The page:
Scientific Descriptions

Location and Setting

The Centennial Forest is 19,114 ha of State Trust Land located in northern Arizona. Approximately half, 9,012 ha, of the Forest is located to the southwest of Flagstaff in a checkerboard pattern interspersed primarily with the Coconino National Forest. The second half, 10,102 ha, is located north of Flagstaff, to the west of Wupatki National Monument in a contiguous block. The Centennial Forest is close to two major travel routes - Interstate 40, and Highway 89. Portions of the forest are within a 10 minute drive from Northern Arizona University.

Landforms and Geology

Most of the region encompassed by the Centennial Forest is composed of geologically young volcanoes and lava flows known as the San Francisco Volcanic Field. Volcanic activity has shifted from the southwest portion of the Centennial Forest to the northeast portion over the past six million years. Consequently, volcanic soil parent materials range from several million years old in the southwest to less than 70,000 years old in the north. The hilly, cratered landscape formed by this volcanism rests upon an elevated sedimentary plateau that marks the southern boundary of the Colorado Plateau region. Small outcrops of the plateau's sandstones and limestones occur throughout the Centennial Forest.

Climate

The climate within the Centennial Forest is affected primarily by elevation. In general, precipitation increases and temperatures decrease along a 600 m elevational gradient from the northeast (lowest elevation, 1700 m) to the southwest (highest elevation, 2300 m). However, climate varies significantly from year to year. For example, the length of the growing season in the Flagstaff area averages 115 days, but has been as long as 177 days and as short as 73 days. Precipitation follows a bimodal distribution. Snow is concentrated during the winter months of December through March. The summer months of July to October receive precipitation from often heavy monsoon driven thunder storms. The entire northern portion of the Centennial Forest receives greater than 50% of its precipitation during the summer precipitation period whereas the southwest portion of the Centennial Forest receives greater than 50% of its precipitation during the winter months. Mean annual precipitation increases from approximately 28-36 cm in the northern grassland portion of the forest to 60-68 cm in the ponderosa pine forests southwest of Flagstaff.

Vegetation

Geology, geomorphology and climate differences help form a diverse array of vegetation in the Centennial Forest. Regional forest and grassland vegetation types are well represented throughout the forest. Vegetation in the northern portion of the Centennial Forest can be classified into four major terrestrial ecosystems and several minor ecosystem classes. These ecosystems, described by potential climax vegetation include approximately 5,000 ha of grasslands (Bouteloua gracilis, Elymus elymoides, Aristida longiseta, and Agropyron smithii), 5,300 ha of pinyon-juniper (Pinus edulis, Juniperus monosperma) woodlands, and transition zone forests (J. monosperma-P. ponderosa). The southwest portion of the forest is dominated by extensive (7,200 ha) Pinus ponderosa and P. ponderosa-Quercus gambelii forests. Another 425 ha are composed of vegetation types that include Juniperus deppeana, and Fallugin paradoxa as indicator species. In addition to forests and grasslands, the Centennial Forest contains over 1,200 ha of wetland-meadow ecosystems. Carex, Poa, Festuca, Agropyron, Allium, and Muhlenbergia species typify these environments. Minor vegetation types include Quercus turbinella-Arctostaphylos pungens shrublands which represent a transition zone into upland Sonoran Desert, and Populus tremuloides-Pseudotsuga menziesii forests which transition into mixed-conifer vegetation. Throughout the Centennial Forest, transitional zones between these diverse vegetation types and along elevational gradients are particularly well represented.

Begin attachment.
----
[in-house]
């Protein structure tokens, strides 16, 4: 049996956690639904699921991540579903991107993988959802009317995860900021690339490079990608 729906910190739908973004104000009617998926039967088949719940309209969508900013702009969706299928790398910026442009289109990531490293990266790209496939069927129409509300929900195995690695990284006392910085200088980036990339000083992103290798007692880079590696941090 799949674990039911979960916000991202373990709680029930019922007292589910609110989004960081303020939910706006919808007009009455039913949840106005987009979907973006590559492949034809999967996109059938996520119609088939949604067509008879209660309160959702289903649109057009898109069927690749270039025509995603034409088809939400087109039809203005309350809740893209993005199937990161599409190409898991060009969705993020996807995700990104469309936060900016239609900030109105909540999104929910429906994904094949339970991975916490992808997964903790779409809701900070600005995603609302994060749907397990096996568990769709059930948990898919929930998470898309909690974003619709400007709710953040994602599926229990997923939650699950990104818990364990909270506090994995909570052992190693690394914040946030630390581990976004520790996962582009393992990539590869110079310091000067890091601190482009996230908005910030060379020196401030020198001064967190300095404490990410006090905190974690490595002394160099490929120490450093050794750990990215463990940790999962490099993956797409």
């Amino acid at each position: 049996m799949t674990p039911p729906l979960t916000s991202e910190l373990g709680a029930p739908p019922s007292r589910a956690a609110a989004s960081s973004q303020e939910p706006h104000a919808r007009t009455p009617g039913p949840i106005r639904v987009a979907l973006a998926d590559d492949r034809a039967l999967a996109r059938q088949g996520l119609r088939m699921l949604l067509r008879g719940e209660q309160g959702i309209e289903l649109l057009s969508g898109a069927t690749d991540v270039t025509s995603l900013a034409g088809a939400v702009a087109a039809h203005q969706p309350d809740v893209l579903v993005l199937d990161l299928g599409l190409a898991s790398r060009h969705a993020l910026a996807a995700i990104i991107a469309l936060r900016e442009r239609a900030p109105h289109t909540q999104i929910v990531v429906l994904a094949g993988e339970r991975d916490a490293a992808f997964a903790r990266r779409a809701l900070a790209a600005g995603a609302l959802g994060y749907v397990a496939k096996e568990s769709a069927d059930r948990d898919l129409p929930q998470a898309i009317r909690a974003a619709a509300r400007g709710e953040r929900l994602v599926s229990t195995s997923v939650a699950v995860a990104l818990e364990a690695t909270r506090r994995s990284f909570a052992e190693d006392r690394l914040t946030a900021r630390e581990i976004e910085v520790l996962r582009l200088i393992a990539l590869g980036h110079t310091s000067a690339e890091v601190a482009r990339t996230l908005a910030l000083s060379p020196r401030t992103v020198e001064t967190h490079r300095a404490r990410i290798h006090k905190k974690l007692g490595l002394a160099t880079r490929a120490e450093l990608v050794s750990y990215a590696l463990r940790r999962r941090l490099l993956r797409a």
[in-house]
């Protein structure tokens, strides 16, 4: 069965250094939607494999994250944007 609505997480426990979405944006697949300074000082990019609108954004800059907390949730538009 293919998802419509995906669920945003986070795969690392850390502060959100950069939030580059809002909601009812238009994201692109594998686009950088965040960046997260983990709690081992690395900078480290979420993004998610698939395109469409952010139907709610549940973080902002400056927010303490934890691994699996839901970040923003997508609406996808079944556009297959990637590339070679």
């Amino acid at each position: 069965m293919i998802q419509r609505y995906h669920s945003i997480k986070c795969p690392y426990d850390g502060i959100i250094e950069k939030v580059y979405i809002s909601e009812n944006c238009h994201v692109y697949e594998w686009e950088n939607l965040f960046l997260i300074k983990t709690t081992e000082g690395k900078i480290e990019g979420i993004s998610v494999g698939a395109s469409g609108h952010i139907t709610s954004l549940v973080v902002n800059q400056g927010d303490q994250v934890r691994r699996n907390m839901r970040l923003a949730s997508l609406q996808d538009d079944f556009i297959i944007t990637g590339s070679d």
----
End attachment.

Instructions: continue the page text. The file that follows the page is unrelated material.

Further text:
Land Use History

Centennial Forest natural resources were first exploited by Native American inhabitants several thousand years ago. Evidence of ephemeral use of resources can be found throughout the Forest in the form of hunting and gathering artifacts, and temporary shelters. However, two sections of the Forest contain evidence of permanent settlement including significant archeological resources such as petroglyphs and pueblos. Euro-American settlement in the late 1800s brought timber harvesting and domestic livestock to the region. Since settlement of the region occurred relatively recently, timber and grazing records are available for the entire duration of Euro-American settlement. Logging activity touched much of the southwestern portion of the forest, but several areas were uncut or only lightly affected by logging. Some of the best examples of ancient ponderosa pine forests remaining in the Southwest occur on the Centennial Forest.

Management

The Centennial Forest is designated as a research and teaching laboratory and administered by the Arizona State Land Department and Northern Arizona University School of Forestry. Under current management guidelines, considerable flexibility exists to manage lands to achieve broad research and educational objectives. Since the Centennial Forest opperates under a single managerial plan, there exists the possibility to create and study truly landscape level ecological phenomenon.